|Issue Date:||2019||Publisher:||The Hong Kong Polytechnic University||Abstract:||Background: Depression is a mood disorder projected to be the highest cause of years of life lived with disability by 2030. Although a wide variety of antidepressants is currently available on the market, several concerns arise that affect the effectiveness of the treatment. Therefore, there is an urgent need to develop novel and more efficient treatment options for depression. The first step for the strategic drug design involves thinking outside the box to explore alternatives that may assist in the development of more efficient and novel pharmacological treatments. Therefore, the strategy should involve the most recent understanding of the pathophysiology of depression focusing on physiological processes not previously considered in the development of the currently available antidepressants. Understanding the pathophysiological elements involved in depression may provide a scenario to design target/network-based approaches towards drug development. Rationale of the present study: Neurogenesis has been highlighted as a promising target process to develop novel therapeutic interventions for depression. A set of considerations were established to discover novel potential treatment options for depression: to take neurogenesis as the target physiological mechanism for the evaluation of candidates with antidepressant effect, the selection of promising candidates to be included in the present study was based on the following criteria: (1) promising beneficial effect on depression based on the literature, (2) the neurogenic effect had not been previously evaluated, (3) no previous study on the molecular pathways involved in its beneficial effects on depressive symptoms and (4) at least one of the candidate(s) should act via the olfactory system in order to study the olfactory system-emotion-neurogenesis relationship in detail. The criteria enabled the identification of interesting candidates whose neurogenic effect was not previously evaluated, thereby adding to the novelty and originality of the present study. One of the candidates evaluated in the present study was lavender essential oil (LEO) that is frequently used in aromatherapy. Previous studies have evaluated LEO showing promising effects on mood in both animal studies and clinical trials. The nature of LEO and its action on the olfactory system is an interesting feature, making LEO relevant to the present study. Finally, the effect of LEO on neurogenesis has not been explored. The other candidate evaluated was Bis-(7) cognition (B7C), a dimer formed by two tacrine molecules linked by a spacer containing 2 methylene groups considered as a treatment option for Alzheimer's disease (AD). The literature review on B7C pointed out that (1) the physicochemical characteristics of B7C makes it a good candidate for the treatment of central nervous system (CNS) disorders, (2) the beneficial effects of B7C on AD animal models and the high comorbidity of AD and depression highlight a research gap that invites an evaluation of the effect of B7C on depression, (3) no previous studies have evaluated the potential antidepressant effect of B7C, and (4) the neurogenic effect of B7C has not been explored. Aim: To evaluate the behavioral and neurogenic effect of lavender essential oil and bis-(7)-cognitin in rats and to explore the molecular mechanism of action in vivo and in vitro. Methods: An extensive literature review was carried out on LEO and B7C to explore the effectiveness on depressive symptoms and the molecular targets relevant in neurological disorders respectively. As asecond stageof the project, both candidates were evaluated in vivo to assess their effect on behavior, and neurogenesis in a high corticosterone (CORT) animal model for depression. An in vitro evaluation was carried out to assess the effect of LEO and B7C on cell proliferation and explore the molecular pathways underlying their cell proliferation effect.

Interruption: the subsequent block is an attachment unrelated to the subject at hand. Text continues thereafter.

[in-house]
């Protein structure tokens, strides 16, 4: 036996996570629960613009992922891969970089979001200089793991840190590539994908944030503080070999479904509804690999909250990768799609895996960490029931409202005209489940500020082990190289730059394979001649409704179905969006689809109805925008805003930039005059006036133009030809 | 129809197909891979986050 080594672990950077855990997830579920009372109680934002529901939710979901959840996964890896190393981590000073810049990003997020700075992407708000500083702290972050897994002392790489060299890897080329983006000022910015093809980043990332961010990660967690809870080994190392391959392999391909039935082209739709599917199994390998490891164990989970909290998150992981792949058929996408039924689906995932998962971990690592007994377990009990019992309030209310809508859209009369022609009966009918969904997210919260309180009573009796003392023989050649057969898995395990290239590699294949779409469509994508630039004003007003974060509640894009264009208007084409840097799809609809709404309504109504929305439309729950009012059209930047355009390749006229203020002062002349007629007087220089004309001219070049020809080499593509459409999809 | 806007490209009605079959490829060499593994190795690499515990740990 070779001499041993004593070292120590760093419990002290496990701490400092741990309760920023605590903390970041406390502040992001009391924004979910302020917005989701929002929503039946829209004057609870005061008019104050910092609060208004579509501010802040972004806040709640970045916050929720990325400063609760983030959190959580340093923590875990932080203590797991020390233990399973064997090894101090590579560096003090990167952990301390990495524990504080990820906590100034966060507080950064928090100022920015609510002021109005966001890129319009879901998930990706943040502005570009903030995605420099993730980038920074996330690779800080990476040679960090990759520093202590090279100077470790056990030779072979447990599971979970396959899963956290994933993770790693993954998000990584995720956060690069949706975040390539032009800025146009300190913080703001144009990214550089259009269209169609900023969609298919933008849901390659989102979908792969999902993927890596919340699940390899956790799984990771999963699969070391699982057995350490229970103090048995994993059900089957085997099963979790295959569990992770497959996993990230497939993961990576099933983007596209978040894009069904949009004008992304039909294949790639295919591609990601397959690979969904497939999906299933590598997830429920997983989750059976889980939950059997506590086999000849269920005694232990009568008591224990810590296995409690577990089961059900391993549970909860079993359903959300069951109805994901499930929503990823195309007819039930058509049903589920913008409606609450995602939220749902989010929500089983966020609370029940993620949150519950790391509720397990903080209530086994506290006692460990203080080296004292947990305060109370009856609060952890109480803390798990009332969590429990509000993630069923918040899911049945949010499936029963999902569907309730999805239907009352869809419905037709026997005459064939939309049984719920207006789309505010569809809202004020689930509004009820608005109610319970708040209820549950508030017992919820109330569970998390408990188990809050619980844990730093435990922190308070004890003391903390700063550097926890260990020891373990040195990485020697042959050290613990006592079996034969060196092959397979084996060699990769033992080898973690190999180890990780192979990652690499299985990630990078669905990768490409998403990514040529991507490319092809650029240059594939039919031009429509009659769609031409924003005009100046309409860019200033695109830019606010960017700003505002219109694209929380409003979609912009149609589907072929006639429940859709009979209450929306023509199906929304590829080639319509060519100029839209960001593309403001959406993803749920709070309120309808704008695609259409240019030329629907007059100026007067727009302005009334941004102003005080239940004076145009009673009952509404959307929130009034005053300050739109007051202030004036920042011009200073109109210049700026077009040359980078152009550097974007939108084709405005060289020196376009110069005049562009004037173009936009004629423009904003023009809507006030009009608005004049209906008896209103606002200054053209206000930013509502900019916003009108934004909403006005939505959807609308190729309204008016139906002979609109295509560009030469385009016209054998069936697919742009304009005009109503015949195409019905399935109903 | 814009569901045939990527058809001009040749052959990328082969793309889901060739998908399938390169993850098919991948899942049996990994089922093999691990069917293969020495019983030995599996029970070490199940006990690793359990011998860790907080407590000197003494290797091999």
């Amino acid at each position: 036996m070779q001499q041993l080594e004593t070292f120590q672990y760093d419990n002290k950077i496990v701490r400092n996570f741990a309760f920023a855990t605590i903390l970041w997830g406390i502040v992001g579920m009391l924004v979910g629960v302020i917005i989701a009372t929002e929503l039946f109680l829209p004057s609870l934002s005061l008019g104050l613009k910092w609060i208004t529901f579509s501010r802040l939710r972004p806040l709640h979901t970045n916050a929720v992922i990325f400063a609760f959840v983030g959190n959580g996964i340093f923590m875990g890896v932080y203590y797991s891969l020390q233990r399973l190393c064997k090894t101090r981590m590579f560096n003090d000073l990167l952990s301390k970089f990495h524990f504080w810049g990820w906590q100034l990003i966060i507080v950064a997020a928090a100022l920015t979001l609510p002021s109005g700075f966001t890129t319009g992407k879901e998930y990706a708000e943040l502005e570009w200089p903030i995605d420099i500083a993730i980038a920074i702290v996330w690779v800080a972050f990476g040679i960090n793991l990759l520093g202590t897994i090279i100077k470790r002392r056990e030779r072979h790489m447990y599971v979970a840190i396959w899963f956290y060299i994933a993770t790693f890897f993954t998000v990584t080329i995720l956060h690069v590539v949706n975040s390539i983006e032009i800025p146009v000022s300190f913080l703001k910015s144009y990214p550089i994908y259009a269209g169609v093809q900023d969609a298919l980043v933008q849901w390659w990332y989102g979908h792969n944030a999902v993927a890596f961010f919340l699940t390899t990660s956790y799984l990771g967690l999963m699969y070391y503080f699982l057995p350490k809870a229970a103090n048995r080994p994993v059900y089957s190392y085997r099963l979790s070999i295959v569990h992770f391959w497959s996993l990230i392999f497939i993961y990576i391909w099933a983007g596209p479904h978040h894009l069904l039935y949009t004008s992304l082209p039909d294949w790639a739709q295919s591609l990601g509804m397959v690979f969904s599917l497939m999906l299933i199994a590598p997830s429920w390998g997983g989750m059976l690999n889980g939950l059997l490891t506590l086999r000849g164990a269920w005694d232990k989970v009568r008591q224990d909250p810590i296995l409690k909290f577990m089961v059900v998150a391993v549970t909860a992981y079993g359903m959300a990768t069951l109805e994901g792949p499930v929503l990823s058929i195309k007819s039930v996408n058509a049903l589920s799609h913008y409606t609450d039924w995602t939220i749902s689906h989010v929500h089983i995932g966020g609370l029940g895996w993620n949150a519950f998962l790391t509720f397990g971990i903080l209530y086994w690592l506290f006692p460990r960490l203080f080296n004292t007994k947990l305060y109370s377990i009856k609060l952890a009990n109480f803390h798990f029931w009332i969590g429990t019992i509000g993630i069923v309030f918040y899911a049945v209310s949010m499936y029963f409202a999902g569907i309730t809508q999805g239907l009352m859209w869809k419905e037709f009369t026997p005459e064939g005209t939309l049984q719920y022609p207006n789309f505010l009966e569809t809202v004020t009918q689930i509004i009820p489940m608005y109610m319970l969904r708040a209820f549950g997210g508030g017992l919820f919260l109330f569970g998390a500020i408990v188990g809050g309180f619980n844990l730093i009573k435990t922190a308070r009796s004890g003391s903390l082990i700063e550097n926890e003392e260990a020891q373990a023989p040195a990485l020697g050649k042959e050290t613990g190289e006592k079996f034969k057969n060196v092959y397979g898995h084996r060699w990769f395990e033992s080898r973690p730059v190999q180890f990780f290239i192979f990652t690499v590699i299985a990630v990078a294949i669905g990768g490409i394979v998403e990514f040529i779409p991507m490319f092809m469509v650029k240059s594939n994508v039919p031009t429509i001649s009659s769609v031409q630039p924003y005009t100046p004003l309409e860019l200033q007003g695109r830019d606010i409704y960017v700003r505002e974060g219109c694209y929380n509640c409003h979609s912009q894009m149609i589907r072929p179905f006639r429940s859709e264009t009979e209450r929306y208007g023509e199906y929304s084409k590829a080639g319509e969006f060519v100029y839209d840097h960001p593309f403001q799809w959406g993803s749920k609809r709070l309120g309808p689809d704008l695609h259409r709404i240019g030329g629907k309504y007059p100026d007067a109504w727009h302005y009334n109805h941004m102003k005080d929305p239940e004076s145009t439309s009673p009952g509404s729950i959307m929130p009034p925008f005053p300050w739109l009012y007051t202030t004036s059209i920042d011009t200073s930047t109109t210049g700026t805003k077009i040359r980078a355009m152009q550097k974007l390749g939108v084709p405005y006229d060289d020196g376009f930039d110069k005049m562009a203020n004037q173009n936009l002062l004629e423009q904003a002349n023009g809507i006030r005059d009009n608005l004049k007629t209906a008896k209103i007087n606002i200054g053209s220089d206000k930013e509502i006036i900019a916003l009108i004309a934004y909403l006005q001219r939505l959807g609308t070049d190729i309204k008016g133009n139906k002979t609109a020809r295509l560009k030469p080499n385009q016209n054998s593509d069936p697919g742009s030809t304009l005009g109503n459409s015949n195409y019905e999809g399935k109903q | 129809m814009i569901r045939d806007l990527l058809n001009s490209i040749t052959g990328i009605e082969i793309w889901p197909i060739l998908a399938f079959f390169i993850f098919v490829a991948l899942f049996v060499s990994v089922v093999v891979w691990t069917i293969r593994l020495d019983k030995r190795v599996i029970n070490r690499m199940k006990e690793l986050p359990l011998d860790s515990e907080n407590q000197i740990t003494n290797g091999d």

Results: The analysis of RCT studies focused on the effect of aromatherapy on depressive symptoms demonstrated the promising effect of aromatherapy in alleviating depressive symptoms. The animal studies selected in the systematic review to assess the effectiveness of LEO on depressive symptoms clearly demonstrated the positive effect of LEO and linalool to decrease depression-like behavior compared with the effect of commercial antidepressants. The effect of LEO on behavior and neurogenesis was evaluated in a high corticosterone model in rats. The results demonstrated that treatment with LEO decreased the CORT-induced depression like behavior. Also, neurogenesis was found to be the physiological progress involved in the antidepressant effect of LEO, as treatment with LEO increased the number of positive BrdU cells in the hippocampus and subventricular zone (SVZ). Additionally, LEO reverted the CORT-induced dendritic branching atrophy in doublecortin (DCX) positive cells in the hippocampus. The overall results of the evaluation of LEO in a high-CORT animal model for depression demonstrated that LEO is a promising treatment option for the treatment of depression as it has positive effects on mood and neurogenesis. The results from the in vitro experiments demonstrated that 0.05 µl/ml LEO reverted the CORT-induced decreased cell proliferation. Also, it was demonstrated that the mechanism underlying the cell proliferation effects of LEO involved the regulation of the PI3K/Akt and MAPK/ERK signaling pathways. B7C was found to have a positive effect on behavior and neurogenesis. Also, the optimal concentration of B7C was 0.3mg/kg which was further evaluated in a high-CORT animal model for depression. Treatment with B7C showed improvement in the CORT-induced anxiety-like behavior and decreased neurogenesis. The evidence of the present study supports further investigation of B7C on mood and the molecular mechanism underlying its effect. The findings of the in vitro experiments clearly demonstrated the effect of B7C in increasing cell proliferation. Also, B7C showed a restorative effect on cell proliferation in a CORT-induced decreased cell proliferation in vitro experiment. Finally, the findings of the present study indicate that the mechanism underlying the cell proliferation effects of B7C involves the regulation of the PI3K/Akt and MAPK/ERK signaling pathways. Conclusions: LEO and B7C demonstrated to have a positive effect on mood and to increase neurogenesis. The present study is the first to address the effect of both candidates on behavior, neurogenesis and to examine the underlying mechanism of action in vitro.
|Description:||xxii, iv, 326 pages : color illustrations
PolyU Library Call No.: [THS] LG51 .H577P RS 2019 Sánchez Vidaña
|URI:||http://hdl.handle.net/10397/80562||Rights:||All rights reserved.|
|Appears in Collections:||Thesis|